• @jeffbt14

      I stumbled on this post via Twitter. I think many people, myself included, can relate to the uncertainty and wandering Shelly Miller describes. Remembering God’s presence in the midst of the uncertainty provides a sense of peace. There is much wisdom in her words.
      Lynn – I’m intrigued by your reply. Two questions come to mind as I try to get my head around your story. Would you be willing to share how God told you to quit your job? How should a mom or dad who is working 2-3 jobs to keep the kids fed and clothed translate your idea of wandering, or “leaping into the unknown” to their story? — If these questions seem as though I’m trying to stir the pot, that is not my intention. I am sincerely interested in your (or anyone’s) response as I feel this can be a tricky area. thanks

  2. shelly

    Yes! I’m learning, with time and experience and a little (maybe a lot!) of pain from disappoint along the way that the wilderness feels like abandonment but it’s actually the exact opposite. Though we cannot physically hear, see, touch God with our ears, eyes and hands, he is intimately present with us, leading us to the Promised Land. I’m starting to say ah-ha instead of oh no! when things feel uncertain. It feels more like a challenge to adventure than a sentence to endure. Thanks for being here Lynn!

    • Dea

      Such good thoughts from both of you, inspired from a great post!! Thanks Lynn and Shelly.

  3. Celeste Allyn

    I just heard the same thoughts on our Christian radio station.
    As I listened to the words, familiar words at that, I am struck by how often I need reminding.
    Love the picture of lavender. Reminds me of our time in the UK. And, that is when I met you for the first time when we traveled with Neil. I hope we get there again sometime.

    • shelly

      We ALL need reminding. I keep thinking of the Israelites witnessing miracle after miracle yet every time they ran into trouble or hardship, it was like they had amnesia. I love sacred echoes, they always remind me that God is near. Thanks for being here Celeste!

  4. Natalie

    I have felt uncertain for most of the ten years we have lived in our current community. Needless to say, this touched me deeply. I believed in God’s sovereignty, even at the worst of times, but I still struggled with things similar to what you’ve shared here. Your words here are a balm to an old wound and I am certain that they are a lifeline for people who find themselves in the thick of a landscape that doesn’t look like they expected it would. Wandering is much easier in company. At the height of my struggles, a woman told me that God loved me. I appreciated it and I believed it. You offer companionship and heartfelt “I know. I have been there too.” and I value that greatly.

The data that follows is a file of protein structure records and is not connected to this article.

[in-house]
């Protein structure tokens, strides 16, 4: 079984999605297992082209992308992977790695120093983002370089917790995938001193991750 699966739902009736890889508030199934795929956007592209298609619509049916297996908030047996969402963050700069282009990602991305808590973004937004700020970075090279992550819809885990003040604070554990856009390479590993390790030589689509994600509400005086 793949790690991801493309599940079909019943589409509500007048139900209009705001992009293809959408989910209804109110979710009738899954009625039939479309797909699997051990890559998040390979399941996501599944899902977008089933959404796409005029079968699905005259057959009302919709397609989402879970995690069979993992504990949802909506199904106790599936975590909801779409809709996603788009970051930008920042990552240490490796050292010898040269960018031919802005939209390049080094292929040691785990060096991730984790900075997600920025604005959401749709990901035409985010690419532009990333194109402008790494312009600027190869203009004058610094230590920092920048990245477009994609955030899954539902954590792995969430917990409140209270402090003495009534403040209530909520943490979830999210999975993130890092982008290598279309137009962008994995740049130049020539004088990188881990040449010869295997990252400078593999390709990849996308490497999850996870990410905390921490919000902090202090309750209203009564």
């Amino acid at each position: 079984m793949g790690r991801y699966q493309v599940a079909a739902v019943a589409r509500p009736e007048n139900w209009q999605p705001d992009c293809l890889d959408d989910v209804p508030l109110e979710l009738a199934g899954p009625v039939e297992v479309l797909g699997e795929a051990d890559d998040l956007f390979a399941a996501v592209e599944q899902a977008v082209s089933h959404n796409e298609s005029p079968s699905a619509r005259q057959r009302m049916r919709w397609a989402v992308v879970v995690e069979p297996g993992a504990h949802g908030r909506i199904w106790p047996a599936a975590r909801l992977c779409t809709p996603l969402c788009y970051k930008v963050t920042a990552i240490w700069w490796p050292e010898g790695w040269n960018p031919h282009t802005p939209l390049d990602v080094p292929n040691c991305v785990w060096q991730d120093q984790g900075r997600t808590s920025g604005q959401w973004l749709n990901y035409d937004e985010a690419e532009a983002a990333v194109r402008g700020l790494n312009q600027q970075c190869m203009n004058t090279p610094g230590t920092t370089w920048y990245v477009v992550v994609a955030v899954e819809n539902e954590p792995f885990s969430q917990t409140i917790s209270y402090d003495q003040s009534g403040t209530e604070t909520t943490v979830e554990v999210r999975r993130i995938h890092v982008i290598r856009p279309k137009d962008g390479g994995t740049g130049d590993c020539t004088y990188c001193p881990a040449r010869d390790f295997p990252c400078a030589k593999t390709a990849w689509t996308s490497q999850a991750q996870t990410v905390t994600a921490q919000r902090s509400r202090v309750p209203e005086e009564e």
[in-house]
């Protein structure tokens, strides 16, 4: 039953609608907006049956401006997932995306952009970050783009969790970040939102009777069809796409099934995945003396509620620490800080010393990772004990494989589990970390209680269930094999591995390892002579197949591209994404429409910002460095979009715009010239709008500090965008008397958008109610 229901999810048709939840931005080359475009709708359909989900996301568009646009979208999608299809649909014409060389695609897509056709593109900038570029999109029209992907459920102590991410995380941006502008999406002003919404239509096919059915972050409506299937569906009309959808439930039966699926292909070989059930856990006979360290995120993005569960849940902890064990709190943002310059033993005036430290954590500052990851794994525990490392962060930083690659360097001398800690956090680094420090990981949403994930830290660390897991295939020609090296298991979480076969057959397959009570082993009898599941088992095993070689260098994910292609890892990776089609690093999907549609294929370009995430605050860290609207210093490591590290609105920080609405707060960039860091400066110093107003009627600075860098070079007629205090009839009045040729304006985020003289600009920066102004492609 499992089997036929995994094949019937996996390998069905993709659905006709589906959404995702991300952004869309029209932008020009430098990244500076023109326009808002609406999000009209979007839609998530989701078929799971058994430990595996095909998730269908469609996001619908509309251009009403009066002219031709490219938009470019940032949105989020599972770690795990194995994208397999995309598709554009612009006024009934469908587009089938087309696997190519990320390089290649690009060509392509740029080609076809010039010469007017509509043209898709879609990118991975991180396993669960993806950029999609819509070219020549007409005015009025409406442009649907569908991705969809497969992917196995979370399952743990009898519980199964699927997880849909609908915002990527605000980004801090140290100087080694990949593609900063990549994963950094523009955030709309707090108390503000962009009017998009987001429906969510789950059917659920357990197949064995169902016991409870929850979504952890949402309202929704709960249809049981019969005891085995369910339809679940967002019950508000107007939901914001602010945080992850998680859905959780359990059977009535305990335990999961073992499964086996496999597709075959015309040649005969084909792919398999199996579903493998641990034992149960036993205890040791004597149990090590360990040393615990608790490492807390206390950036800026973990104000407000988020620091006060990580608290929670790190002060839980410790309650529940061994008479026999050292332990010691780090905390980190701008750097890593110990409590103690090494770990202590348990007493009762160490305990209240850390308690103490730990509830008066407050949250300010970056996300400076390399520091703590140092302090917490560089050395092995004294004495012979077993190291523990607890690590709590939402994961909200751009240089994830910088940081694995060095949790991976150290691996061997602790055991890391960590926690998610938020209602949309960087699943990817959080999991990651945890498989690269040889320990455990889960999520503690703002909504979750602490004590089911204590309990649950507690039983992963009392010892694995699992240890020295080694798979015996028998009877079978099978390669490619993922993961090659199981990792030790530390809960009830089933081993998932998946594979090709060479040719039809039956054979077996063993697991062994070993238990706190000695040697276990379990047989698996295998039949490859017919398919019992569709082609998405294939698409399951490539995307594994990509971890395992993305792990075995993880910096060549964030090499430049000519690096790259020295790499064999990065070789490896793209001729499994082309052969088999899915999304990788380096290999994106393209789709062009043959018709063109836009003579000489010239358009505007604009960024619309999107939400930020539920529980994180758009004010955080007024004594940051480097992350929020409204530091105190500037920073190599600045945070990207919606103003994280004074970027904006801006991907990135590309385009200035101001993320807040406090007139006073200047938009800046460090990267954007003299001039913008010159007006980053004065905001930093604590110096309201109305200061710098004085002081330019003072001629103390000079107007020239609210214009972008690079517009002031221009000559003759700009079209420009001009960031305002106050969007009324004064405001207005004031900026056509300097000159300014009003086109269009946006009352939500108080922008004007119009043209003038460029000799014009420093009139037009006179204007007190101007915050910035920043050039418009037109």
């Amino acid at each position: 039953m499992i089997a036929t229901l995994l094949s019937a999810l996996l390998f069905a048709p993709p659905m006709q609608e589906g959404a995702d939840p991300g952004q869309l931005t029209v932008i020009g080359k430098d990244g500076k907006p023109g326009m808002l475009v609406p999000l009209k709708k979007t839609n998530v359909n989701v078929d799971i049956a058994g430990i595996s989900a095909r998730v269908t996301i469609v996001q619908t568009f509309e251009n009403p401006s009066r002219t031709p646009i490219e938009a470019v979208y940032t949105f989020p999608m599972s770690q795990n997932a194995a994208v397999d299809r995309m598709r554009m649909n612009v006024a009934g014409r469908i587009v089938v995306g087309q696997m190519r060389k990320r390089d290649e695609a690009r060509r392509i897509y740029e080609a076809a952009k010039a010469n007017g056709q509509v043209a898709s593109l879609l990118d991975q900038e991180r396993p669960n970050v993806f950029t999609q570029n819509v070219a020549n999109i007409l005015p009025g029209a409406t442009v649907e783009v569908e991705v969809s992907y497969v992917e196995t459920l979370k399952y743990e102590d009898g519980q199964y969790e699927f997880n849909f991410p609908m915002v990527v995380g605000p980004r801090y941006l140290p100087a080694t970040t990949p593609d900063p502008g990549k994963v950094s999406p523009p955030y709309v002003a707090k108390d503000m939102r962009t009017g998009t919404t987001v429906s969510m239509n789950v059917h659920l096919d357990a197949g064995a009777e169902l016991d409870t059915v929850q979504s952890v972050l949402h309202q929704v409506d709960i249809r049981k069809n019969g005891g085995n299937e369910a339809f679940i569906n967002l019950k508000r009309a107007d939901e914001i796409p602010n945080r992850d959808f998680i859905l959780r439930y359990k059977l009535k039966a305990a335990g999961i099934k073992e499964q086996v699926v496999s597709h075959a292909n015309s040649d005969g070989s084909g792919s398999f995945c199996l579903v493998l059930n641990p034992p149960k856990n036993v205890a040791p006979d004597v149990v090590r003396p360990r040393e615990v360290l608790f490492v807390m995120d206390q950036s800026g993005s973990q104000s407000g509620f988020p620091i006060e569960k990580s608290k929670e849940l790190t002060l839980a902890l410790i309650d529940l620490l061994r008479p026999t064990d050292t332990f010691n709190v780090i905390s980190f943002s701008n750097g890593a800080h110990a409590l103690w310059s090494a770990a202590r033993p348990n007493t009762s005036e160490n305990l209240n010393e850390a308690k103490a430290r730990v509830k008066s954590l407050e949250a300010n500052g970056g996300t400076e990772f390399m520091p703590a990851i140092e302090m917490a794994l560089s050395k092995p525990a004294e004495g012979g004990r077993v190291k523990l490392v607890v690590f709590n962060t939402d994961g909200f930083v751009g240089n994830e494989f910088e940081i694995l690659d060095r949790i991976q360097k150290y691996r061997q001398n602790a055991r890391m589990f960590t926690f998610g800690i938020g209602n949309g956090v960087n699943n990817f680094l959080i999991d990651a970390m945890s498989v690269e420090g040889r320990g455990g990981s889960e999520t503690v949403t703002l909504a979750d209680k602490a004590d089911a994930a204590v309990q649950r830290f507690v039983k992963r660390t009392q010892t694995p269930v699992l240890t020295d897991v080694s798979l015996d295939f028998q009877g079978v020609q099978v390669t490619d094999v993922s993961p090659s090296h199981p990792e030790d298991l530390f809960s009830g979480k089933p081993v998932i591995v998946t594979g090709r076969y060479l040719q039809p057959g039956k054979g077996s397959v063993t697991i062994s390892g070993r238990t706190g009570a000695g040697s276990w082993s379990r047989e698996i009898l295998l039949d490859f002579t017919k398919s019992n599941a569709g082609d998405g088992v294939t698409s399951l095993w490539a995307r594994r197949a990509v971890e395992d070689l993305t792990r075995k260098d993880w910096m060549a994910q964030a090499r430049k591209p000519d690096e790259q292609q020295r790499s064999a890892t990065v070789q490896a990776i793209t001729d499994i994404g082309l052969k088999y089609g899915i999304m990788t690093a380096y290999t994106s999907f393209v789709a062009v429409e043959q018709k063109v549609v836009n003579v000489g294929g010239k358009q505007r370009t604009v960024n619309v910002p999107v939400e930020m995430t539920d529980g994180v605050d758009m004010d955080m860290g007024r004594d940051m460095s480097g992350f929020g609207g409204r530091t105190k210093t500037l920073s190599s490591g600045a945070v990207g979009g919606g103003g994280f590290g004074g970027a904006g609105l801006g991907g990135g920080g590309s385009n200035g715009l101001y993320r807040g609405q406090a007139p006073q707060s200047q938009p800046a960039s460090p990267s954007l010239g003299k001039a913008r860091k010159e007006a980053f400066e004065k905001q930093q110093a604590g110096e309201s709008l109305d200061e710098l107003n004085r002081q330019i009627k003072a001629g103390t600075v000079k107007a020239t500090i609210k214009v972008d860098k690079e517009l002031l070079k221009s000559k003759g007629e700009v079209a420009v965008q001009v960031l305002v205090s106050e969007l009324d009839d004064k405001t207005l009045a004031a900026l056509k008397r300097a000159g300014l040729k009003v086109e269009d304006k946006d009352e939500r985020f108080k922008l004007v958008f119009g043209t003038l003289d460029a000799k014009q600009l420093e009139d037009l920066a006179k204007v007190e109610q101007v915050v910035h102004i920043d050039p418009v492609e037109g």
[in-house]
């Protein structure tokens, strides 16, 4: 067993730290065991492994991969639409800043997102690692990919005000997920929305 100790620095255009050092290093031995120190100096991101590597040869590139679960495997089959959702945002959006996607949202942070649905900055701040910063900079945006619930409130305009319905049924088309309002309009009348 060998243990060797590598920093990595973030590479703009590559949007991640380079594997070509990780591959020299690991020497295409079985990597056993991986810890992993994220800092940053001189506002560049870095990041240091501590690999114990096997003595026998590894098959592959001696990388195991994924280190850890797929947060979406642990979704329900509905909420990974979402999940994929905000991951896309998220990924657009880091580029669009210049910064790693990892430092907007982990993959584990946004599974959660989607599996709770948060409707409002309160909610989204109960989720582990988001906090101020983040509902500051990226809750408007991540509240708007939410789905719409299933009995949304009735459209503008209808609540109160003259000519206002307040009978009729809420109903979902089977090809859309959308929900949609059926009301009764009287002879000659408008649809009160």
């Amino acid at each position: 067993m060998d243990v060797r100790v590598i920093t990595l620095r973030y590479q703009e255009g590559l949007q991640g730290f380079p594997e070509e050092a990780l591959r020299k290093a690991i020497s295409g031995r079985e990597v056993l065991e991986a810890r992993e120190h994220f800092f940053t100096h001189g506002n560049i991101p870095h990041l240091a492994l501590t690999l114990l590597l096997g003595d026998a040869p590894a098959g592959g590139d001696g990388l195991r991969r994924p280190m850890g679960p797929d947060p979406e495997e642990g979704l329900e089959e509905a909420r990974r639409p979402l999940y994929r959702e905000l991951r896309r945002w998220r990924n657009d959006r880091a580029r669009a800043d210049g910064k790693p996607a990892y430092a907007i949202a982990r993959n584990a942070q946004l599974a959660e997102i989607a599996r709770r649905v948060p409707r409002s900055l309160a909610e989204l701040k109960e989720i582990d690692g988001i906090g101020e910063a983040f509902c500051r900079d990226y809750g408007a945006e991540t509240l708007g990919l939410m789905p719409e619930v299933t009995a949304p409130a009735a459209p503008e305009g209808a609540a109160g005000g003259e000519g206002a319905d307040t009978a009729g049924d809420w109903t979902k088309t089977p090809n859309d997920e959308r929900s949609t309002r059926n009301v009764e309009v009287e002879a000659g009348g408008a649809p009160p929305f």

• shelly

      You know I can relate to 10 years of wandering and waiting for something to change. I am so happy knowing this post was a balm to an old wound Natalie. And I agree, we need at least one sojourner along with us when we are in seasons of uncertainty. It make all the difference.

  5. Christy

    This was exactly what I needed to read today! I have been in a season of *multiple* transitions (some good, some not, all hard), and the uncertainty that transitional seasons bring has been messing with my head and my heart. Thank you for your words of reassurance. I am reminded that I need only take the next step in obedience, knowing I am loved and held.

    • shelly

      Thanking God with you for timely words Christy. What a gift. I’m so thankful you took the time to let me know. I pray that you will continue to receive little reassurances until you reach the other side of transition.

  6. Dea

    That last paragraph found the sweet spot! Oh my goodness. Thank you for being you!!

    • shelly

      Thanks for the encouragement Dea, it matters. xx

  7. Diana McNutt

    Wandering this “season” or life of uncertainties is an amazing adventure with our glorious God; it is ever changing (as seasons do), but knowing the beauty and unfailing love of our never-changing Heavenly Father keeps our hearts safe and hopeful. Thank you Shelly and Lynn for sharing your true hearts and lives with us – what a blessing.

  8. Diana McNutt

    P.S. Love the pictures too!

    • shelly

      Thanks for being here Diana, your comments are greatly appreciated.

  9. Caroline

    Thank you for this gift of words!

    • shelly

      I appreciate your encouragement Caroline, thank for stopping by.

  10. Brenda

    I loved this, thank you! I think it’s so interesting that God uses so many things and circumstances that we would call “negative” or a problem, to reveal and sow his love to us. I will be sharing this post with my daughter! Thanks! I love your thoughts and how you write. Blessings on your day!

  11. Nancy Ruegg

    “What if the detours in your life are a providential re-routing? What if your wandering season isn’t aimless but leading you to God’s promises? What if the uncertainty you are experiencing is a form of rescue from being stuck in the familiar; being kept from the good God is planning for you?” These three questions in the middle of your post spoke hope and expectation into my spirit, Shelly, as we face my husband’s recent liver cancer diagnosis. We are facing uncertainties and wait times and chemo and eventually a liver transplant. Nonetheless, we are confident in God’s sovereignty over all things. This diagnosis IS a providential re-routing from what we expected. We WILL be led to God’s promises, because he is faithful to all his promises (Psalm 145:13 NIV). And we DO look forward to the good he has planned, even from a situation such as this (Romans 8:28). Thank you for these pointed questions that reaffirm what I know to be true. I just need reminders (spoken in fresh, creative ways) to refocus my faith. Thank you, Shelly!